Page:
When you injure your right elbow and suffer from a fancy worded tendinitis, not only should you not lift weights, you should also not open doors, carry bags or lift anything with that arm. I also write with my right hand. And, I lead my cartwheels with the right arm. (Y'all wonder where Camille got her gymnastics gift from -- look no further. Don't ask Pam, Lara, Tracy or Lizbeth for a cartwheel picture from our beach vacation this summer. I'll deny it was me.)

This right-armed tennis elbow has really thrown me off my game, including my imaginary comeback to tennis game. I've not been working out as regularly as I like. I'm not doing the exercises I like/need. It's even hard to get comfortable sleeping. Holding my book to read at night, or my phone to watch Netflix, becomes painful. I take Aleve PM which worries G because I shouldn't be taking that every night. By day's end, it just hurts. I'm supposed to go buy an elbow band thing from Walgreens. I haven't made my way over there because it seems like an unnecessary expense and we are watching expenses right now. The roof. The toilet. Back to school. All that adds up and I think not spending $10 on something that will relieve pain is a solid savings. (I did buy some pepper-flavored whiskey this week to use for future tailgates. Hmmm, that might help with pain. Fortunately, there hasn't been a need to numb the pain of losing Baylor games, but still the elbow pain. Wait, how can I do Sic 'em Bears? I digress.)

We are a few weeks into the school year and trying to find our routine and our budget. This is the first real full week of activities -- football, practice, gymnastics, work travel, Awanas and a sprinkling of homework -- and it is taking a toll on us. We've been here before. School is something we do. Football is our jam. I travel for work. Chris has beginning of the semester expenses such as books and a big stock of groceries and toiletries. Maybe we are struggling because we had summer which was so nice without a schedule that required lunches and regular bathing. Or it could be we have a rhythm as a family when we are all together and when school starts back up, we get a little off beat. We have programs and assemblies to attend. We have kick-off activities. We have babysitter needs. We have school supply needs. We have needs that require money. We need to spend a bit more.

Other than Camille's gymnastics and G's football, our evenings are like anyone else's evenings, I think. Dinner needs to be made, homework completed, baths (occasionally) given and lunches prepared. I'm super organized, have the calendar and feel like I can keep up with the best of them. I mean, I get fourth parts all the time. They've just been coming too late in the evening They've been starting around 10 p.m. That's supposed to be Jill's in bed time, not sitting down to watch Bravo time.

Oh, yeah, gymnastics. Gymnastics until 8 p.m. three days a week is tough. Camille gets home around 8:30 p.m. and Caroline is starting to get into bed. Camille needs to eat and wrap up homework. It makes for late evenings.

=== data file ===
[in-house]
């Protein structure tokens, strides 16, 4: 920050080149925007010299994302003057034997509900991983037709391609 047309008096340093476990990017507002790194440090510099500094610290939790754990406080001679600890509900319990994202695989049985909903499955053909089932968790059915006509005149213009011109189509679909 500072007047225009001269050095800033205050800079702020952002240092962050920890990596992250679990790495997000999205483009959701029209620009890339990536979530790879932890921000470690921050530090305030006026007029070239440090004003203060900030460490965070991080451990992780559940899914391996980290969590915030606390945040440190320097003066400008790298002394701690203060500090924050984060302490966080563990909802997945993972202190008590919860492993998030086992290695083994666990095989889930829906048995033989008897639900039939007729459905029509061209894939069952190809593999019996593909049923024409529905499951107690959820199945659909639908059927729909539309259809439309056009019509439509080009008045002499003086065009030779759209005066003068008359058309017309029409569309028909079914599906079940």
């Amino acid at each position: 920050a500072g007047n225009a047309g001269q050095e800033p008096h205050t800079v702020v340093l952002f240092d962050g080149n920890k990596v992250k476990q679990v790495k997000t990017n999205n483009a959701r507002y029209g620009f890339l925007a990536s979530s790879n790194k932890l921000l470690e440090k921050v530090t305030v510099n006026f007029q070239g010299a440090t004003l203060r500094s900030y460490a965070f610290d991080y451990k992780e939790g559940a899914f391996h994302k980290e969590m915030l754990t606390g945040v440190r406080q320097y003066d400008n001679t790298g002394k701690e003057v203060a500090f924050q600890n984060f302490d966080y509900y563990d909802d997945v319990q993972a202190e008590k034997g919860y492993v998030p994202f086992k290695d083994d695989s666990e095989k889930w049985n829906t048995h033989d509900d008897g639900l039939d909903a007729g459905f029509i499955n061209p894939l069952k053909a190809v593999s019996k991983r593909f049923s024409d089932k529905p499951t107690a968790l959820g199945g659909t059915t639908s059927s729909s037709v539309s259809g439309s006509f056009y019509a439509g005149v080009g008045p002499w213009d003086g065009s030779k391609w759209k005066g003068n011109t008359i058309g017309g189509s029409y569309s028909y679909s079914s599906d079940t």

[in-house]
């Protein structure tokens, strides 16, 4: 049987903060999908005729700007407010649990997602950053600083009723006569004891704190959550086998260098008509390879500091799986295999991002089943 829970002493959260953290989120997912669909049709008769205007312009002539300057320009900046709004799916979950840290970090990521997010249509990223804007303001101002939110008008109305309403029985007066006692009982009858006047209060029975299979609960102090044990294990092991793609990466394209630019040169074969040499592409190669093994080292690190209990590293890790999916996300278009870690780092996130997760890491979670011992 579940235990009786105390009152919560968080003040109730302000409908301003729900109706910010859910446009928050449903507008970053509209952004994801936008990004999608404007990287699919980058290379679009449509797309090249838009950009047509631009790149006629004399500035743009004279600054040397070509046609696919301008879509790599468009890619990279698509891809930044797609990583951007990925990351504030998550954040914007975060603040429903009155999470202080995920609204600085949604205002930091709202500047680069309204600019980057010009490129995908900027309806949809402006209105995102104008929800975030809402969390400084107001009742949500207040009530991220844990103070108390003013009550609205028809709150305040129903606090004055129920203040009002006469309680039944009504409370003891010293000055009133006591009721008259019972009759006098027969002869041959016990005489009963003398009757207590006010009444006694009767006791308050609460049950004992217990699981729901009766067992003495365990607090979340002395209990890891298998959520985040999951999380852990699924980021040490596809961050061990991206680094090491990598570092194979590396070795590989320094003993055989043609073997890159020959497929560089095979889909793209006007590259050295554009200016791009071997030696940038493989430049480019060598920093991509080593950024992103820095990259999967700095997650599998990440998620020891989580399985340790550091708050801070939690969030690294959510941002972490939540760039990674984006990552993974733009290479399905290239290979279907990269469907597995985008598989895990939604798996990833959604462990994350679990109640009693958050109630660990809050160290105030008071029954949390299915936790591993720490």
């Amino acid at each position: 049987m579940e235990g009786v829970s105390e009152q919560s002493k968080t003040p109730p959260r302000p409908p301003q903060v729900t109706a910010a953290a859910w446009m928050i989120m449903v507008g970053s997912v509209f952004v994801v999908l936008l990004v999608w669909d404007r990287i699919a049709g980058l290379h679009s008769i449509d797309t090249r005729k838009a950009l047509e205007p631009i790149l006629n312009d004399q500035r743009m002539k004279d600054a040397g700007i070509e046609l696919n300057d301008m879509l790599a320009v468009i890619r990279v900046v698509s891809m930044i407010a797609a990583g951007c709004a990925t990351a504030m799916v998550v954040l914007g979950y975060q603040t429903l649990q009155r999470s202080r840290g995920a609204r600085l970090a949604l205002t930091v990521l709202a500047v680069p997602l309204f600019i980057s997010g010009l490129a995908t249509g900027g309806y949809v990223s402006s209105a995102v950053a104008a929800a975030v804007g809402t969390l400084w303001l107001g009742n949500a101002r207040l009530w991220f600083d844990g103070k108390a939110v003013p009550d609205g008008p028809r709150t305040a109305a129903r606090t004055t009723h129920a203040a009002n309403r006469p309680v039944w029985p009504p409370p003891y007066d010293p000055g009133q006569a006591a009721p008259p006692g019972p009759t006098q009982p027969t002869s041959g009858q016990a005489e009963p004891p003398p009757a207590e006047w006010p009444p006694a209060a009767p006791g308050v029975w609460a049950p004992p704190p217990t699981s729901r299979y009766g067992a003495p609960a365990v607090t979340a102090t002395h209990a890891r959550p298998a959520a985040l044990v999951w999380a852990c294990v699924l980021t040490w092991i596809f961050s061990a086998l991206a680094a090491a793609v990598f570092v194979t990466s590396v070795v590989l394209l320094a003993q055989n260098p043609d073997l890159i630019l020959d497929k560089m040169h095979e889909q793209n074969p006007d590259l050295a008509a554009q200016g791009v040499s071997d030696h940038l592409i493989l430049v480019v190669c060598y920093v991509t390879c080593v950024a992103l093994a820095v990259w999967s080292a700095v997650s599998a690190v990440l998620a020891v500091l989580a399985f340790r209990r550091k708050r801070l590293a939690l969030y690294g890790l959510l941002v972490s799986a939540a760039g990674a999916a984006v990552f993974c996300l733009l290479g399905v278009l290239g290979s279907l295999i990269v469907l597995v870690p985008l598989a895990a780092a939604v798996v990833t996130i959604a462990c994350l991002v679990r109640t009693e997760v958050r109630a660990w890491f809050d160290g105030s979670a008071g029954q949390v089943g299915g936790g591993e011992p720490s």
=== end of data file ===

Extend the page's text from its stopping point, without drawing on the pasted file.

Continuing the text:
Wednesdays, Camille doesn't have gymnastics. Caroline has Awanas at church. It's a good mid-week break for Camille and Caroline gets an activity all her own. Camille has solo time with the babysitter. Caroline enjoys Wednesday night supper with her grandmother.

This Wednesday, Camille and I had to run over to a kid's clothing resale shop to pick up my whopping $8 I made from selling some of the clothes they've outgrown. Some of you might be wondering, really, Jill, $8. Driving in the rain to get $8? Here's what happens to me when I see the money being spent at a faster pace than it is coming in or going to savings. I begin to process things in a manner that makes zero sense. We could sell the car and I take the bus to work. We can have a garage sale. I make G crazy with this. He reminds me all the time that we are fine, but I tend to overact. (A skill it I hope none of my kids receive from me.)

As Camille and I left the resale shop, $8 in hand, she whispered to me, 'is that a rainbow.' I asked her where a few times because I wasn't looking for anything hopeful. I was thinking of the $8 and the need to pay a few bills and that payday was a couple of days away. I was thinking if I needed to get gas between now and payday. I was blowing everything up to an extraordinary size and not seeing what was right in front of me.

A rainbow.

After all the rain these last few days, after all the house troubles and my elbow pains, after all the beginning of school expenses we had to cover, there right in front of us was a rainbow.

We all know the story of Noah and the ark and the rainbow presenting as a promise. It was a covenant from God that He would never again send another flood to destroy all life on Earth. Genesis 9 reveals that promise. Can you imagine? If you were one on the ark, you've been trapped in a boat for quite awhile with a whole lot of animals and all the sounds and smells that go with that. You trusted Noah who kept telling you God is in charge and in control. You didn't really know the end game. You did know the present -- friends and family, gone -- as you sat on a boat. Your life as you knew it, over. And, the animals, all the animals.